Altura Microlite £44.99 |

: £31.94

Advances in fabric technology make superlight rain jackets such as this Microlite a genuinely worthy response to a shower. The lightweight shell packs down small enough for even the smallest bag – even a jersey pocket if you’re commuting light. It’s semi-form fitting (tech speak for ‘not too flappy’), and the women’s version is neatly tailored through the body. The drop tail and long sleeves work well to keep you covered, with a rear pocket for small items and reflective trim to help night-time visibility. 36

Cube Tour Wind Jacket £54.99 |

: £39.04

Cube describes its Tour Wind jacket as a ‘light windbreaker’. It’s made from lightweight, wrinkleresistant fabric called Aerolite, which as well as being windproof is water-repellent for keeping you dry in a shower. It dries quickly too, so if you’ve used it on your morning commute it’ll be ready to pack away for the (dry!) ride home. It has a semi-fitted cut, a zipped chest pocket, vented panels under the arms to help regulate temperature, and 360-degree reflective detailing on the cuffs and hem to help you be seen.

Save money on the latest tech & spread the cost! Techscheme gives you access to the latest technology, including highly desirable Apple products, via a simple and convenient salary sacriďŹ ce reduction. Invite your employer today:

Giant Ease E+ RRP: £1099 | Cyclescheme price: £759 Cyclescheme price The Cyclescheme price is the most you will pay for a given item, including Transfer of Ownership fees. Price assumes you are a standard rate taxpayer; higher rate taxpayers will pay less.


Giant claims a maximum range of 200km from its battery and motor combination on the Ease E+. It does this by using sensors to match the added power to the speed, pedal rotation and the amount of effort you are putting in. The Yamaha front hub motor has a clutch mechanism which disengages when it’s not being called upon, allowing easy freewheeling. A Shimano 8-speed derailleur transmission is protected by a sturdy chainguard. The battery sits under the rear luggage rack, while the step-through frame makes this an easy bike to use, provided you don’t have to lift it.





E-bikes Need some assistance on your cycle to work? Let an electric bike help…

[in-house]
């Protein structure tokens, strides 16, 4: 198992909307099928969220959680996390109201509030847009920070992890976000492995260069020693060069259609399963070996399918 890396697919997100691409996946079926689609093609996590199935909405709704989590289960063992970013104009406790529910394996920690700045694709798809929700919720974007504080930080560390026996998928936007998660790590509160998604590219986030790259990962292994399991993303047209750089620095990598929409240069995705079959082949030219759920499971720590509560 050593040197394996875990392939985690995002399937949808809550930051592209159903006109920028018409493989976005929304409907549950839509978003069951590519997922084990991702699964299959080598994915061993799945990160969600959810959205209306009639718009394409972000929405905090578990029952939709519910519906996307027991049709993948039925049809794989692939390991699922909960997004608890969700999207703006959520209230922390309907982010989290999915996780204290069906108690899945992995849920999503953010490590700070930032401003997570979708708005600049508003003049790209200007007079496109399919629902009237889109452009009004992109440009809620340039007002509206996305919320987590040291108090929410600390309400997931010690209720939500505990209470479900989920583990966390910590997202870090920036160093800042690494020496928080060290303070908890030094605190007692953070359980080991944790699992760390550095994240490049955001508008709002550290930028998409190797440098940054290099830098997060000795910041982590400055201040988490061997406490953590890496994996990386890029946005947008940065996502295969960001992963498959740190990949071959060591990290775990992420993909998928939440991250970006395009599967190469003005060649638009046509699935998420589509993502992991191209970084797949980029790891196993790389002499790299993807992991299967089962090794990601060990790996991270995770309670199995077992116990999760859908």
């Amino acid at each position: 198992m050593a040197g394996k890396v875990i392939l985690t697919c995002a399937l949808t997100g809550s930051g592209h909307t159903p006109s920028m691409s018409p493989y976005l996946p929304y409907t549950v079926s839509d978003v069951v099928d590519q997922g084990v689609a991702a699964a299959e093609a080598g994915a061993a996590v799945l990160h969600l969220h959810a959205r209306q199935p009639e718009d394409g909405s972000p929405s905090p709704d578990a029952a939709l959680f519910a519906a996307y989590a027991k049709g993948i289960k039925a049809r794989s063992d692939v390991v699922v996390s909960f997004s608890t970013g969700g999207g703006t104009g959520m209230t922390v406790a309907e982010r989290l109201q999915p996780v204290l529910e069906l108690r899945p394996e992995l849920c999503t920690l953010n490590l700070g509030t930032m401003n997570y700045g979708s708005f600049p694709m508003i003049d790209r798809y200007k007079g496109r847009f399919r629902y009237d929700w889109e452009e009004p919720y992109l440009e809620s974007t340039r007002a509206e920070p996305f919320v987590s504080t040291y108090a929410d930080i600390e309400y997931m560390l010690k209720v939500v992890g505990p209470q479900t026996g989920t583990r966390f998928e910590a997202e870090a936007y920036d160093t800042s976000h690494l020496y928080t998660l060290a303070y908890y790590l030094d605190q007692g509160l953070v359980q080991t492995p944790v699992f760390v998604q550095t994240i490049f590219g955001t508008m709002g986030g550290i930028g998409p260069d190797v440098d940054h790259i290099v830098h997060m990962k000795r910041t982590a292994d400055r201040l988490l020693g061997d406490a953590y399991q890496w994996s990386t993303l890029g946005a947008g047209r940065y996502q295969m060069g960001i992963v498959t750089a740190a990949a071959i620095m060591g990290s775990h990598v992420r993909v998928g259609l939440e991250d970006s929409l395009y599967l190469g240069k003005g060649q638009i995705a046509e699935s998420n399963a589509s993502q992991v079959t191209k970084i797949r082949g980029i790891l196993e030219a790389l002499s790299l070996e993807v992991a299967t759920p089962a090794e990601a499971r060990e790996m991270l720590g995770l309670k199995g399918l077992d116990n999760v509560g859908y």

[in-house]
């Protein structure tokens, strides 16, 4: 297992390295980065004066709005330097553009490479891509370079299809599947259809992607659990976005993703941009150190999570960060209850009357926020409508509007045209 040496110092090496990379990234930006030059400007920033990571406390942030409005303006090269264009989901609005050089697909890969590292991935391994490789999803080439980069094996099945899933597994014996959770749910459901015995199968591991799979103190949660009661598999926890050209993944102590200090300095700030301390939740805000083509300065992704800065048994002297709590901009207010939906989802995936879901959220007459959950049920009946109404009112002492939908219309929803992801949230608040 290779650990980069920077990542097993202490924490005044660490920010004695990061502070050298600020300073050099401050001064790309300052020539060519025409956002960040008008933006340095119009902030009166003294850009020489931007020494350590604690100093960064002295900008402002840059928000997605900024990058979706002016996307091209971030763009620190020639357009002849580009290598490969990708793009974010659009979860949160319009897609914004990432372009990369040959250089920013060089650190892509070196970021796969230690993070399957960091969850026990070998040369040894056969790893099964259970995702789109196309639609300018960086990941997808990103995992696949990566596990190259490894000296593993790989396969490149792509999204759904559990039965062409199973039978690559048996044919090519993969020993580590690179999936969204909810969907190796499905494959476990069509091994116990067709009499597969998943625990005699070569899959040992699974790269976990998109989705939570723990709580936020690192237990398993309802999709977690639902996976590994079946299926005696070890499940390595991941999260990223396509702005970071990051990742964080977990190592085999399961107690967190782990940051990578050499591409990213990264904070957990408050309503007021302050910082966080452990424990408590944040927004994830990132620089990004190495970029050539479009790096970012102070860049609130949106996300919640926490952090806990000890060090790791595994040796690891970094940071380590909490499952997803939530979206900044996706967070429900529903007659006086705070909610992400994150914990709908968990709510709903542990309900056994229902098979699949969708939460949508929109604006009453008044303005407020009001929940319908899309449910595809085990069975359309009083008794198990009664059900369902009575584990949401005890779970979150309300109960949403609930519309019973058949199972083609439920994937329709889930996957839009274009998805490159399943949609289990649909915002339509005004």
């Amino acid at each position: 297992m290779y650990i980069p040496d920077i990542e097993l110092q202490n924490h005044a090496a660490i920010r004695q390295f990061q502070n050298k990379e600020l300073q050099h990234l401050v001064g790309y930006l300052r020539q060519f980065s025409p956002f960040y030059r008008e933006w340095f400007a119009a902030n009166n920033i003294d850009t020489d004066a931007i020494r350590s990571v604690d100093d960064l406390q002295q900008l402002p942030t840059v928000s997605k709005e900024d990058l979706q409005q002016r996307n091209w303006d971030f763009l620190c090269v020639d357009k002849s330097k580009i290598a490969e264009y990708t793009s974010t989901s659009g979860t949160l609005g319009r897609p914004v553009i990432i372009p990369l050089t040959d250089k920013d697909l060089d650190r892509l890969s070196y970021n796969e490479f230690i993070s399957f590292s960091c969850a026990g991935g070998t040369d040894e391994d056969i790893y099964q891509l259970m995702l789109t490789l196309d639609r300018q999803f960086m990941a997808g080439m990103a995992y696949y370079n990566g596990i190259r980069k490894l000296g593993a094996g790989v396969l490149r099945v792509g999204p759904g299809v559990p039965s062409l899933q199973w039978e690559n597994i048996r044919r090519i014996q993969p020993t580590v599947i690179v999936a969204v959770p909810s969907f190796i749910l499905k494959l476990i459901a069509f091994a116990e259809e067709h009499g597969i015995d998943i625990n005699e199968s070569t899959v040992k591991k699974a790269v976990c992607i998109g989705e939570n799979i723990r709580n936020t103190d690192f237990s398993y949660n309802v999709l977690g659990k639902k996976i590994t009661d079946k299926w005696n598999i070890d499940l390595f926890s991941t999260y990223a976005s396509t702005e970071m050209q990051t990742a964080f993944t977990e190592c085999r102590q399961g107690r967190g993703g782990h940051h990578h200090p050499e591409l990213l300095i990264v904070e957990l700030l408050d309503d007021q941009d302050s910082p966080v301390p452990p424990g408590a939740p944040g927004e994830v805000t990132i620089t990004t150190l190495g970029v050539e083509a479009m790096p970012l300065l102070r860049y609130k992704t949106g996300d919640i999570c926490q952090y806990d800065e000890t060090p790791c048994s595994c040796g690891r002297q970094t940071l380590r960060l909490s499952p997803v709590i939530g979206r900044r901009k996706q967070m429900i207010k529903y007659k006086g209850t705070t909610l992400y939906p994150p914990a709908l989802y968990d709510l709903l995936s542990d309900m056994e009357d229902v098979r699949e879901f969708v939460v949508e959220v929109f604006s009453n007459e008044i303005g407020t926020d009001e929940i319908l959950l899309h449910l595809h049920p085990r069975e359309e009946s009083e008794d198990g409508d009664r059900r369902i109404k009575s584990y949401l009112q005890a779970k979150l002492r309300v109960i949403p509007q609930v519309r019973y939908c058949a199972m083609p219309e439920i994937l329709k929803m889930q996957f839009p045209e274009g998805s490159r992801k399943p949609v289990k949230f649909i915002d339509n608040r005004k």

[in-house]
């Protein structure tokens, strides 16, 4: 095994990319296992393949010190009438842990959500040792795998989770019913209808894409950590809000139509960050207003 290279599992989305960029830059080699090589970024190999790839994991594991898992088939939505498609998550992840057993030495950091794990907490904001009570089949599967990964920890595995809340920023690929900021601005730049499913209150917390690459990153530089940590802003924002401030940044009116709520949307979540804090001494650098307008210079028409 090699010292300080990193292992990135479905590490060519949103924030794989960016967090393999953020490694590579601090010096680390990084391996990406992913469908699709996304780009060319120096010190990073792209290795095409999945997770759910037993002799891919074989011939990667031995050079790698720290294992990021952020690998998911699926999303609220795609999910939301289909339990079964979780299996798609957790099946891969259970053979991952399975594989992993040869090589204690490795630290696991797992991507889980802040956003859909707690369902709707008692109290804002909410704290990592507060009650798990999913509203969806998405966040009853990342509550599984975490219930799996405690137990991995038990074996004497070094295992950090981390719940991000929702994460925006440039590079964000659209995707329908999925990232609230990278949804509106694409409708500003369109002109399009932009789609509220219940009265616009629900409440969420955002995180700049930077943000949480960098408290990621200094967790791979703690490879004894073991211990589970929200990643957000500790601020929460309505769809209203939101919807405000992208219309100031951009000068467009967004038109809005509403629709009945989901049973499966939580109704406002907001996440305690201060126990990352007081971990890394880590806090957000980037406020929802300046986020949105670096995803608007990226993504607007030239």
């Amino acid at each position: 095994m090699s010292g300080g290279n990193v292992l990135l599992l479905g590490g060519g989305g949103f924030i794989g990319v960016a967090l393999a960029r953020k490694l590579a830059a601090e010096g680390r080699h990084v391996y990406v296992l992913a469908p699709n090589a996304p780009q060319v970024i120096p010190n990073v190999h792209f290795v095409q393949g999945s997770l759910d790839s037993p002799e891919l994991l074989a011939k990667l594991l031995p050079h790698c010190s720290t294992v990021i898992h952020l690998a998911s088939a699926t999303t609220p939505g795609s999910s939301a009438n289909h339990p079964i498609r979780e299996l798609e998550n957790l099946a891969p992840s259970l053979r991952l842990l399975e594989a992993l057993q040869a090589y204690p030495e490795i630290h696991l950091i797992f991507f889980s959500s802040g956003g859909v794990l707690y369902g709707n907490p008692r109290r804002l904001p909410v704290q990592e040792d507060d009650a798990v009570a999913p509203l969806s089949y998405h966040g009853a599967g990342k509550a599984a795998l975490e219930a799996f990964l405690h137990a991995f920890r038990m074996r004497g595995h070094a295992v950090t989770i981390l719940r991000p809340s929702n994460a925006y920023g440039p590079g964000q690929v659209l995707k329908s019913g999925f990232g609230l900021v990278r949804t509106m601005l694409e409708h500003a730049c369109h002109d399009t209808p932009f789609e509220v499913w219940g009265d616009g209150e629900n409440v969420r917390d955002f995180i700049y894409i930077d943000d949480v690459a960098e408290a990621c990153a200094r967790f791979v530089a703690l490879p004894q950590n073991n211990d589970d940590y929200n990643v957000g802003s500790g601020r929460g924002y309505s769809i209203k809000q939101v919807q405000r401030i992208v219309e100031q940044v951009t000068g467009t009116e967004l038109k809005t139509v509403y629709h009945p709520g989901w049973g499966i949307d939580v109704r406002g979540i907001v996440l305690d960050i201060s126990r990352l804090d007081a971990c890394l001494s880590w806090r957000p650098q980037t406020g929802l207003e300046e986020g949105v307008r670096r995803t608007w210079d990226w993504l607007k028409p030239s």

ike snobs might fear it, but the truth is that, if there is a true cycle commuting revolution in the UK, it’s likely to be electrified. E-bikes break down the last barrier that people erect as a reason why the UK can’t be like the Netherlands in its cycling habits: “Oh, we can’t do that here, it’s far too hilly!” With an electrically assisted bike, those hills are tamed, as are the “Dutch hills” (headwinds). They still can’t keep the rain off, though… You might be considering an e-bike because you live in a hilly area, but there are other benefits besides. In traffic, acceleration is brisk and you can be confident of maintaining a good speed, even when the road starts pointing upwards. It’s true that electric bikes are limited by law to 15.5mph but that’s still faster than the average traffic speed in London! An e-bike might allow you to cover a longer distance between work and home. You certainly won’t have to worry about arriving hot and sweaty. You can carry heavier loads with ease, because the bike does the hard work for you. And for some people with health issues, e-bikes open the gates to cycle travel that have been closed to them. It’s possible to spend a considerable sum on a top-of-the-range electric ride. Cube’s flagship carbon-framed Elite C.62 Hybrid model comes in at almost £5,000. Since we’re well into secondhand car territory here, the benefits of cycling as a cost-effective alternative to the car or public transport start to erode somewhat. Luckily, there are plenty to be had at the more affordable end of the market, even around the £1,000 Cycle to Work scheme limit (you can still make use of the scheme, you simply pay the amount above £1,000 at time of purchase). The obvious question at this price point is, what’s compromised? The answer lies in two areas: the first is that, as with any conventional bike, different price points reflect differences in frame materials and the level of the groupsets (cranks, chain, cassette, brakes) and the wheels, saddle, handlebar and other equipment attached to that frame. Remember, though, “more expensive” does not necessarily translate to “more suitable for commuting”, just as you might not want to drive to work in a Ferrari. The second is in the area of the electricals themselves, and this in particular means the quality and power of the batteries and the motor. Since these make up a big proportion of the cost of the overall package, there is significant room for cost-cutting here. The quality and size of the battery limits how far you can travel on one charge, as well as contributing to the overall weight of the bike (which can be quite a lot, frankly). It may also affect how quickly you can recharge your bike, which might matter if you need a full battery to get you home again. As a rule of thumb, the more you pay, the better the battery you get. However, technology advances rapidly, and today’s budget e-bikes are capable machines.